In a down economy, one storage facility near San Francisco is trying a range of innovative tactics to grow business — including a monthly swap meet. Bridge Storage in Richmond, Calif., is launching the flea market on the grounds of the storage business. “Our customers who store here want to sell things,” says Laura Johnson, general manager of the facility, “and outside vendors can come and sell, too.”
A trial-run flea market was held in October, which was a big success. Now, with a Feb. 19 grand opening, the swap meet will run every third Saturday of the month. Organizers are expecting 50 vendors to attend.
But the Bridge Storage Swap Meet is not the only innovation that the storage company is using to build business. In addition, the market has storage space upgraded as studios and workspaces for artists, from potters to musicians. “We have rental spaces for all kinds of artists,” says Johnson. “We lease them work spaces. They are converted storage units, with skylights, French doors, electricity, water. Everything an artist might need in a studio.”
According to swap meet coordinator Justine tenZeldam, the people who are renting storage spaces will sell out of their spaces. “They’ll be opening their spaces and selling. Others are outside, and they need to bring a canopy if they want coverage,” she says, describing an eclectic range of merchandise. “So far there have been antiques and collectibles, vintage clothing, books, movies, other media, household goods — mostly used merchandise,” she says. The market is open to new merchandise if anyone wants to sell that. Some artists may sell at the flea market as well.
Starting a new business in this economy can be tricky, and tenZeldam explains the motivation for launching the market in clear-cut words. “None of us can seem to find decent jobs that we want to stick with, so buying and selling at flea markets lets us make money the old fashioned way, buying low and selling high,” she laughs. She says that prices for a 10×10 space range from $10 to $50, depending on a range of variables. She is using advertising, sponsors, fliers, word of mouth, Facebook, and a Web site to get the word out.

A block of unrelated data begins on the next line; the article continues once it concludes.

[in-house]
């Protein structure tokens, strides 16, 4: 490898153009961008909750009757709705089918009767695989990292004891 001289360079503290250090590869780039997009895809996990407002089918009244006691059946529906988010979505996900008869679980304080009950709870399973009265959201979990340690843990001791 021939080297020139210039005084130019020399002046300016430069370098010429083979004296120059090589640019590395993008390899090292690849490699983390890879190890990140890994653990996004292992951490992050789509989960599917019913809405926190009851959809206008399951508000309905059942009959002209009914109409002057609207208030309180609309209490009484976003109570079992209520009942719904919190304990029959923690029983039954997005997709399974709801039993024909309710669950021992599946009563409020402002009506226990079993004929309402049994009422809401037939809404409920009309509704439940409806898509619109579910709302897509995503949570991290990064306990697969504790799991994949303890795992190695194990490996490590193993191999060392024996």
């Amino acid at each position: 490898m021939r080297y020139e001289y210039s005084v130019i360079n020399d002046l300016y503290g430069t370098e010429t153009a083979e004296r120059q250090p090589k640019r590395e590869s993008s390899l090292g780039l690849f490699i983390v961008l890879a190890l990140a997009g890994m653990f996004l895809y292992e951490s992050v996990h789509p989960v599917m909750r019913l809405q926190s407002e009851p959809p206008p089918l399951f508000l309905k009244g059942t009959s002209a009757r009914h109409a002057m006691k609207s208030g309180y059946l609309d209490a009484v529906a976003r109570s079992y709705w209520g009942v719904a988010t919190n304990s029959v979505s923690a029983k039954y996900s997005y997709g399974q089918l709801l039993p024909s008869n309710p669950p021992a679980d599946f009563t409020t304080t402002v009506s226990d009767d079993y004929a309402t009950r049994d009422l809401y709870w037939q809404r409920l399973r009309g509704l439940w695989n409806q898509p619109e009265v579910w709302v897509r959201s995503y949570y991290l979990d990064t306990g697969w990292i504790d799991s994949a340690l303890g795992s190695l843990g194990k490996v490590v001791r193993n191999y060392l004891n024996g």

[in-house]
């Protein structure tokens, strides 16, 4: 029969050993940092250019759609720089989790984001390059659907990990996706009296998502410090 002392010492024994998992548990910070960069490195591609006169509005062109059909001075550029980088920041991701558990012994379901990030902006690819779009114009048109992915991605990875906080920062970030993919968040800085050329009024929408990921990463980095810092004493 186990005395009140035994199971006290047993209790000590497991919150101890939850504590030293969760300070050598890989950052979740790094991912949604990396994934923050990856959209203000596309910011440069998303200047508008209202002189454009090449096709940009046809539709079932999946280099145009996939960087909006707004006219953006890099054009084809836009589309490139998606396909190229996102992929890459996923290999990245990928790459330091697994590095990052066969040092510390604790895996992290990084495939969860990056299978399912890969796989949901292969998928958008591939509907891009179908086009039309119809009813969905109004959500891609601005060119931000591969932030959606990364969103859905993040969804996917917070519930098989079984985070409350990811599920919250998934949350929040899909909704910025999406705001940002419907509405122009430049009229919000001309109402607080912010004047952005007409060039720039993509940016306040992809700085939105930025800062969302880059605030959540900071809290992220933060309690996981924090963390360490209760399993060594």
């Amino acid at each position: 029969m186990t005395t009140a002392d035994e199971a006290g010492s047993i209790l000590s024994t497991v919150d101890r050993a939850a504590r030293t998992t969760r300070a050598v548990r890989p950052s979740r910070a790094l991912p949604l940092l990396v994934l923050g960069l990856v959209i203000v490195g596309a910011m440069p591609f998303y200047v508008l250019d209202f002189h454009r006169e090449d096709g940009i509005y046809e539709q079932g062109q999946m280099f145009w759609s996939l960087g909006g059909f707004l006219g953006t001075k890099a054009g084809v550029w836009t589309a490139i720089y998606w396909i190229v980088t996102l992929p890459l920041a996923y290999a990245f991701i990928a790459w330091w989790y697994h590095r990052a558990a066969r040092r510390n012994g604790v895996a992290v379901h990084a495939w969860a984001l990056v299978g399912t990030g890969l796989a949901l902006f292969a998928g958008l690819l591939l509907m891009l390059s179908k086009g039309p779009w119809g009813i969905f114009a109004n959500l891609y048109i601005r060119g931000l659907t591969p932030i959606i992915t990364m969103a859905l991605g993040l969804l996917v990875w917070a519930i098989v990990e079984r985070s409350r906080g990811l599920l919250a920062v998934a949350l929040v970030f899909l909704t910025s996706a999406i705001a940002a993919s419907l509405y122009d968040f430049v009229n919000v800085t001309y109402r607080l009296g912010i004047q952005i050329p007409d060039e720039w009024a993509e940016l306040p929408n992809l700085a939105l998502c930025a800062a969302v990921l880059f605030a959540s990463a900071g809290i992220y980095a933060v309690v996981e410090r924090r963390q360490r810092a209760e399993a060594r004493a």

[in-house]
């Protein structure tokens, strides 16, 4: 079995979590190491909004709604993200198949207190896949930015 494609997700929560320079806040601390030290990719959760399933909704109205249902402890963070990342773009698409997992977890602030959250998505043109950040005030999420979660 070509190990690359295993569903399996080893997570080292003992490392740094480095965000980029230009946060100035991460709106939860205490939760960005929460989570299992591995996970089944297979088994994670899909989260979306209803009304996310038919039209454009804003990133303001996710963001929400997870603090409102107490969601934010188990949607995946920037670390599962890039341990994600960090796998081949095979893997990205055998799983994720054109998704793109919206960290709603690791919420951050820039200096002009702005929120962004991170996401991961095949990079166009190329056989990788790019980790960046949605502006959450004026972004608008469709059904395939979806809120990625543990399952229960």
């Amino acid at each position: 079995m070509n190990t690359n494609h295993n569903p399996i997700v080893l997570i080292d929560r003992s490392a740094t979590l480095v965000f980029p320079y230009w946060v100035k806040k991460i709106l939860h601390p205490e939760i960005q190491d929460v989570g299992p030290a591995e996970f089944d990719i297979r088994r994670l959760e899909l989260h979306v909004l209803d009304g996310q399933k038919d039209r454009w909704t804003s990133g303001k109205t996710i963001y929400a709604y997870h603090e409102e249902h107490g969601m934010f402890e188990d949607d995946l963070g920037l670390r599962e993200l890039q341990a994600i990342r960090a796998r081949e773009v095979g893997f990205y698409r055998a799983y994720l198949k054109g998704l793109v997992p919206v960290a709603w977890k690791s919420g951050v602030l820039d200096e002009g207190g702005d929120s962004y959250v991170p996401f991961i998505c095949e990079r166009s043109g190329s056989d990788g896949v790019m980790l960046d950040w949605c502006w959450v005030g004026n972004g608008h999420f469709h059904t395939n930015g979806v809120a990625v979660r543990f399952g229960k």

She says that the location is right off the freeway, and the local government has been good to work with. “The city of Richmond is super-duper easy to do business in,” she says. “It’s the era of the street vendor, and Richmond seems to have no problem with that.” On the other hand, the town has a dangerous reputation, which tenZeldam says is something she has to fight. “It is safe during the day, and this neighborhood is very quiet.” For more information on the Bridge Storage Swap Meet, call (510) 233-3348 or (831) 440-7699.
Feb. 17 Update: The Bridge Swap Meet is offering free or reduced fee bike repairs to local residents for its Feb. 19 session.